JRC scrap sell-off will not affect privatization process – DBJ
sale won't affect divestment - DBJ
The Jamaica Railway Corporation (JRC) is scrapping a derelict railroad bridge at the Rio Grande River in Portland, but the Development Bank of Jamaica (DBJ) said, Tuesday that the operation does not affect ongoing plans to divest the rail service.
The rail company is seeking a candidate to 'dismantle and dispose' of the bridge parts.
The bids are due November 14.
The bank did not address the issue of whether the scrap operation was one-off, but said the advertisement "is related to scrap metal parts of the old railroad bridge which was replaced by a new bridge after it became structurally unsafe".
"The old railroad bridge is therefore not a part of the current railroad infrastructure and is not included in the assets being considered for privatisation."
Rail works in Portland are not the main focus of the divestment committee at this time, said DBJ.
"The Government of Jamaica's primary consideration at this time is the Kingston to Montego Bay segment of the railway; however, there are no exclusions of parishes or any other particular line segment of the railroad in the privatisation discussions," the bank said.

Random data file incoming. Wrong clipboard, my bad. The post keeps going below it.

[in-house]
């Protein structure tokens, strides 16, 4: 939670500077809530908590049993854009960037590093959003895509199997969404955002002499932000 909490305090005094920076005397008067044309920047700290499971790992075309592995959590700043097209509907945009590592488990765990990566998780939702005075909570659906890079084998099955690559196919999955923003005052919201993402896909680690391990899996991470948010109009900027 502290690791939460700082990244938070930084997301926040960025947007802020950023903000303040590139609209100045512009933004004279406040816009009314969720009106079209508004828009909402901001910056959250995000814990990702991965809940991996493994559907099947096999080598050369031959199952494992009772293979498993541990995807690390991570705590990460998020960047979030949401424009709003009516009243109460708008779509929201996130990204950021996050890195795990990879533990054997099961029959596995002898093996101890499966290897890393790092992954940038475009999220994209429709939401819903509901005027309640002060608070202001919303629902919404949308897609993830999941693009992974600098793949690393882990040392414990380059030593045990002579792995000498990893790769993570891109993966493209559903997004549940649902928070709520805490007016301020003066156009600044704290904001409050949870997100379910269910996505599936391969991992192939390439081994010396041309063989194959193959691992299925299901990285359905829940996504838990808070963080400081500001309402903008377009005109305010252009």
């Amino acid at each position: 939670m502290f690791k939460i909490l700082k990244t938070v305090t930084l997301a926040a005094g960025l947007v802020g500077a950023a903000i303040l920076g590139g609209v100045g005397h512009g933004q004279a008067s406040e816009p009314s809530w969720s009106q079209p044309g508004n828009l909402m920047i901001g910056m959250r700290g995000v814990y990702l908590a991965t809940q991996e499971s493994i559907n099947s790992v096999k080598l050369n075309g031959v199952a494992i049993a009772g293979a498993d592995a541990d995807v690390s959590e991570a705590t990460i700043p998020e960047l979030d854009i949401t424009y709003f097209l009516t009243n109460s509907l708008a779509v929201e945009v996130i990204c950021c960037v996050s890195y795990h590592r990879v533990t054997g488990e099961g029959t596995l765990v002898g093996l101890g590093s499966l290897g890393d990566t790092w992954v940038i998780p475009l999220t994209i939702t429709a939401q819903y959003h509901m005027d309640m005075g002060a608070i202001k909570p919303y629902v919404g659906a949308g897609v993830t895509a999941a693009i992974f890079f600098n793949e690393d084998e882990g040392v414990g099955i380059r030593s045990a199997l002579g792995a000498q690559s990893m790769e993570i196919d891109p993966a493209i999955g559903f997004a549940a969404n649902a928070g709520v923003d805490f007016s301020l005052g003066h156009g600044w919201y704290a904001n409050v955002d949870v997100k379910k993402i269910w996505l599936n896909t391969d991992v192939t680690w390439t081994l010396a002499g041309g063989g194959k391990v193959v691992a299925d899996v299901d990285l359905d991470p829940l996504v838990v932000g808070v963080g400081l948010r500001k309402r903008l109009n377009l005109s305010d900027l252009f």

The Public Bodies Report also indicates that the sale of scrap metal, rent collection, disposal of some land parcels and other property and equipment, were part of the pre-divestment strategy.
DBJ is reviewing expressions of interest from three prospective investors in JRC. Government is seeking a buyer who can develop a self-financing rail service that has basically been dormant since 1992, except for experimental runs. Jamaica has been trying to find a buyer since 2009.
While a good portion of its assets are either idle or derelict, JRC the company remains operational and is manned by a staff of about 63. Its earnings come from its track-user agreement with bauxite company Windalco; its real estate holdings, which yield rental income and scrap sales.
JRC revenue was estimated at $115 million in the last fiscal year, from which it was expected to turn a profit of just under $9 million. This year, ending March 2015, revenue is projected at $128 million and profit at $4.5 million.